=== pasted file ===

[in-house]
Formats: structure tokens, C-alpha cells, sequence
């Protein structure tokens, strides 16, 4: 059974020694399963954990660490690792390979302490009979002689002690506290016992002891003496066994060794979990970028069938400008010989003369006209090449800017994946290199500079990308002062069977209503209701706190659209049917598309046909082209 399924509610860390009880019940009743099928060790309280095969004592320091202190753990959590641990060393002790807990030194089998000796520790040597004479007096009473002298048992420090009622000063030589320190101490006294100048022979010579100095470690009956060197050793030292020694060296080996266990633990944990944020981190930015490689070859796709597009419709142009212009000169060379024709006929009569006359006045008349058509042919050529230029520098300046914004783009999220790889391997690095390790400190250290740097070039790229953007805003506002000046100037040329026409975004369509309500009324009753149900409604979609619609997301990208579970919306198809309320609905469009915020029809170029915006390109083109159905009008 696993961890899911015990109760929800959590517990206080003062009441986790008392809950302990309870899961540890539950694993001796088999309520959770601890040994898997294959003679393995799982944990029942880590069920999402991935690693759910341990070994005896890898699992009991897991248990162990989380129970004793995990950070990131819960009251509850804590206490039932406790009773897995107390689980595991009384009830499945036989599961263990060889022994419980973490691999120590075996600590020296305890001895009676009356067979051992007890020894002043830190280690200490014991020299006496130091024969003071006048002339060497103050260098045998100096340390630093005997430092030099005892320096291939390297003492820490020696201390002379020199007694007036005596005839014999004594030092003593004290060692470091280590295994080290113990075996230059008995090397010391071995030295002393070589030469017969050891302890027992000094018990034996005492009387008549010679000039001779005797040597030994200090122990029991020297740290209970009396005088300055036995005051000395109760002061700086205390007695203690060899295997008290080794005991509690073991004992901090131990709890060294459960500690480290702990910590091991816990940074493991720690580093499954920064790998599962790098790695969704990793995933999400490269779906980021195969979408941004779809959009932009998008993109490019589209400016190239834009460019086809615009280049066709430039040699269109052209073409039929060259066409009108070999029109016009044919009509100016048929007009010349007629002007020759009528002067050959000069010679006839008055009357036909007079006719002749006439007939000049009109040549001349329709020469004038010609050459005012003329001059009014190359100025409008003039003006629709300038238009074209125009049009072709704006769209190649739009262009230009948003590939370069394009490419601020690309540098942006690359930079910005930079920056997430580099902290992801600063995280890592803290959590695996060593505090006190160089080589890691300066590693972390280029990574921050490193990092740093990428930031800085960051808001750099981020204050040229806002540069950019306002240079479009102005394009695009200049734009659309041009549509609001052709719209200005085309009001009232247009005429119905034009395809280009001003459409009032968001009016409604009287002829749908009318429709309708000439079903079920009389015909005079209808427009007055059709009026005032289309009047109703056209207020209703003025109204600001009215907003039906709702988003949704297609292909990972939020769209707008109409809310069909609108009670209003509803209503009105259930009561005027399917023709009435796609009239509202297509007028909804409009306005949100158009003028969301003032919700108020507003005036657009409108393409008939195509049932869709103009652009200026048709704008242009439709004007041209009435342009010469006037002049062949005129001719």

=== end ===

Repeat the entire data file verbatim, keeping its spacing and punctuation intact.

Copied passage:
[in-house]
Formats: structure tokens, C-alpha cells, sequence
């Protein structure tokens, strides 16, 4: 059974020694399963954990660490690792390979302490009979002689002690506290016992002891003496066994060794979990970028069938400008010989003369006209090449800017994946290199500079990308002062069977209503209701706190659209049917598309046909082209 399924509610860390009880019940009743099928060790309280095969004592320091202190753990959590641990060393002790807990030194089998000796520790040597004479007096009473002298048992420090009622000063030589320190101490006294100048022979010579100095470690009956060197050793030292020694060296080996266990633990944990944020981190930015490689070859796709597009419709142009212009000169060379024709006929009569006359006045008349058509042919050529230029520098300046914004783009999220790889391997690095390790400190250290740097070039790229953007805003506002000046100037040329026409975004369509309500009324009753149900409604979609619609997301990208579970919306198809309320609905469009915020029809170029915006390109083109159905009008 696993961890899911015990109760929800959590517990206080003062009441986790008392809950302990309870899961540890539950694993001796088999309520959770601890040994898997294959003679393995799982944990029942880590069920999402991935690693759910341990070994005896890898699992009991897991248990162990989380129970004793995990950070990131819960009251509850804590206490039932406790009773897995107390689980595991009384009830499945036989599961263990060889022994419980973490691999120590075996600590020296305890001895009676009356067979051992007890020894002043830190280690200490014991020299006496130091024969003071006048002339060497103050260098045998100096340390630093005997430092030099005892320096291939390297003492820490020696201390002379020199007694007036005596005839014999004594030092003593004290060692470091280590295994080290113990075996230059008995090397010391071995030295002393070589030469017969050891302890027992000094018990034996005492009387008549010679000039001779005797040597030994200090122990029991020297740290209970009396005088300055036995005051000395109760002061700086205390007695203690060899295997008290080794005991509690073991004992901090131990709890060294459960500690480290702990910590091991816990940074493991720690580093499954920064790998599962790098790695969704990793995933999400490269779906980021195969979408941004779809959009932009998008993109490019589209400016190239834009460019086809615009280049066709430039040699269109052209073409039929060259066409009108070999029109016009044919009509100016048929007009010349007629002007020759009528002067050959000069010679006839008055009357036909007079006719002749006439007939000049009109040549001349329709020469004038010609050459005012003329001059009014190359100025409008003039003006629709300038238009074209125009049009072709704006769209190649739009262009230009948003590939370069394009490419601020690309540098942006690359930079910005930079920056997430580099902290992801600063995280890592803290959590695996060593505090006190160089080589890691300066590693972390280029990574921050490193990092740093990428930031800085960051808001750099981020204050040229806002540069950019306002240079479009102005394009695009200049734009659309041009549509609001052709719209200005085309009001009232247009005429119905034009395809280009001003459409009032968001009016409604009287002829749908009318429709309708000439079903079920009389015909005079209808427009007055059709009026005032289309009047109703056209207020209703003025109204600001009215907003039906709702988003949704297609292909990972939020769209707008109409809310069909609108009670209003509803209503009105259930009561005027399917023709009435796609009239509202297509007028909804409009306005949100158009003028969301003032919700108020507003005036657009409108393409008939195509049932869709103009652009200026048709704008242009439709004007041209009435342009010469006037002049062949005129001719």